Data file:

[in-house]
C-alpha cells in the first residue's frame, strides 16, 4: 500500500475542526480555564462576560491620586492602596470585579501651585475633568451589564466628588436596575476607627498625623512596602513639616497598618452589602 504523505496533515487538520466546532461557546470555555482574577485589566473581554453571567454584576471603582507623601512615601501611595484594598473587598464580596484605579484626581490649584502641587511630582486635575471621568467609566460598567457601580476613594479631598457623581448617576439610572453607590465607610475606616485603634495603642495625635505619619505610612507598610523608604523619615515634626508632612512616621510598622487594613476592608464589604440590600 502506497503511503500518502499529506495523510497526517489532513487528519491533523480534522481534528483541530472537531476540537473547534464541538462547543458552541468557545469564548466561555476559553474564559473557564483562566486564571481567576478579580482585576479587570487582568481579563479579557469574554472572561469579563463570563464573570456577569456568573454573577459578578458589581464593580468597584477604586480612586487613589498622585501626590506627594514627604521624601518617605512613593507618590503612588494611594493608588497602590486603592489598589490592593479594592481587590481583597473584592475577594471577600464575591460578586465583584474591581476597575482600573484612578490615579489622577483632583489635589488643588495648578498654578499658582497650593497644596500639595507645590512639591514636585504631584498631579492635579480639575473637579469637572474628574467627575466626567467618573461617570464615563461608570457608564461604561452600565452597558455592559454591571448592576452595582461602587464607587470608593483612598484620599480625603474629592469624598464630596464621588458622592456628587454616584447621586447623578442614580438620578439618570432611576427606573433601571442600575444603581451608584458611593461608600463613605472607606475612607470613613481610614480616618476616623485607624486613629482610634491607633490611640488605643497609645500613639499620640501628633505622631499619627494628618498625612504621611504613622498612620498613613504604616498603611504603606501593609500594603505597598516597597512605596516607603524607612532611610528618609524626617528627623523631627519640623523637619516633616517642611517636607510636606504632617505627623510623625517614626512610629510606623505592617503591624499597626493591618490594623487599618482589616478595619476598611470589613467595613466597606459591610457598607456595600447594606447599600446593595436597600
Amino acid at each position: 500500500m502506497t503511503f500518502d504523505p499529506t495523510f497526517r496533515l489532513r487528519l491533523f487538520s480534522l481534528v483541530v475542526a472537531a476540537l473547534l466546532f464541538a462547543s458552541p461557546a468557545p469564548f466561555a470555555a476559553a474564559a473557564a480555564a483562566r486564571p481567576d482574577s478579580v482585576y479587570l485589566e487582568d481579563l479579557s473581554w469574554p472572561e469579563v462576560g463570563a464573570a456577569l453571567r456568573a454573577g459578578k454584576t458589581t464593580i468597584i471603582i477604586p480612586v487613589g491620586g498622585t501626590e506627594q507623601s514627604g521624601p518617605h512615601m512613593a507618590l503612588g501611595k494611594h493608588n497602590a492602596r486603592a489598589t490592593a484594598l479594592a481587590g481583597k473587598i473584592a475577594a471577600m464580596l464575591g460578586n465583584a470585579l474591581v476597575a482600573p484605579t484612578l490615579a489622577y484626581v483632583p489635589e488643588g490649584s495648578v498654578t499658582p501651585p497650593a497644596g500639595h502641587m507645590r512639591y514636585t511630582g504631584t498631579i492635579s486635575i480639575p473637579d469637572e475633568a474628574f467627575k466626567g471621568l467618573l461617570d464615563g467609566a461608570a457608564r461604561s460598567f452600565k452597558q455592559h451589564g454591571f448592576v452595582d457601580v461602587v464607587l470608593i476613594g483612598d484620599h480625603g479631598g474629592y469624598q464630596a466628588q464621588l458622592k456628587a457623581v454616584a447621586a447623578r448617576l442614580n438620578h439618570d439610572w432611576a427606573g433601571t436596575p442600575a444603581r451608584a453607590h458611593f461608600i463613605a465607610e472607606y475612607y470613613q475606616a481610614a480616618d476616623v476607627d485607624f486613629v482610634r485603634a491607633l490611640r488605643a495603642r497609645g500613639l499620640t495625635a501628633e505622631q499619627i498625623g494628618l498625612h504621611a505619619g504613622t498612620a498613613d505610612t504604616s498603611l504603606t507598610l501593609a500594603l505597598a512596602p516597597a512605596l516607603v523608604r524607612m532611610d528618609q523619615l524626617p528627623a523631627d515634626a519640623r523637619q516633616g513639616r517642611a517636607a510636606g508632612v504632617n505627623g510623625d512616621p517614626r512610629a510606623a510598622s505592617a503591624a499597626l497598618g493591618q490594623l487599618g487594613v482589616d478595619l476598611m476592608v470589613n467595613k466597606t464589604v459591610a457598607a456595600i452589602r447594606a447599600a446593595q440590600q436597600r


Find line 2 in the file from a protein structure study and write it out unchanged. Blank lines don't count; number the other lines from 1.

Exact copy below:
C-alpha cells in the first residue's frame, strides 16, 4: 500500500475542526480555564462576560491620586492602596470585579501651585475633568451589564466628588436596575476607627498625623512596602513639616497598618452589602 504523505496533515487538520466546532461557546470555555482574577485589566473581554453571567454584576471603582507623601512615601501611595484594598473587598464580596484605579484626581490649584502641587511630582486635575471621568467609566460598567457601580476613594479631598457623581448617576439610572453607590465607610475606616485603634495603642495625635505619619505610612507598610523608604523619615515634626508632612512616621510598622487594613476592608464589604440590600 502506497503511503500518502499529506495523510497526517489532513487528519491533523480534522481534528483541530472537531476540537473547534464541538462547543458552541468557545469564548466561555476559553474564559473557564483562566486564571481567576478579580482585576479587570487582568481579563479579557469574554472572561469579563463570563464573570456577569456568573454573577459578578458589581464593580468597584477604586480612586487613589498622585501626590506627594514627604521624601518617605512613593507618590503612588494611594493608588497602590486603592489598589490592593479594592481587590481583597473584592475577594471577600464575591460578586465583584474591581476597575482600573484612578490615579489622577483632583489635589488643588495648578498654578499658582497650593497644596500639595507645590512639591514636585504631584498631579492635579480639575473637579469637572474628574467627575466626567467618573461617570464615563461608570457608564461604561452600565452597558455592559454591571448592576452595582461602587464607587470608593483612598484620599480625603474629592469624598464630596464621588458622592456628587454616584447621586447623578442614580438620578439618570432611576427606573433601571442600575444603581451608584458611593461608600463613605472607606475612607470613613481610614480616618476616623485607624486613629482610634491607633490611640488605643497609645500613639499620640501628633505622631499619627494628618498625612504621611504613622498612620498613613504604616498603611504603606501593609500594603505597598516597597512605596516607603524607612532611610528618609524626617528627623523631627519640623523637619516633616517642611517636607510636606504632617505627623510623625517614626512610629510606623505592617503591624499597626493591618490594623487599618482589616478595619476598611470589613467595613466597606459591610457598607456595600447594606447599600446593595436597600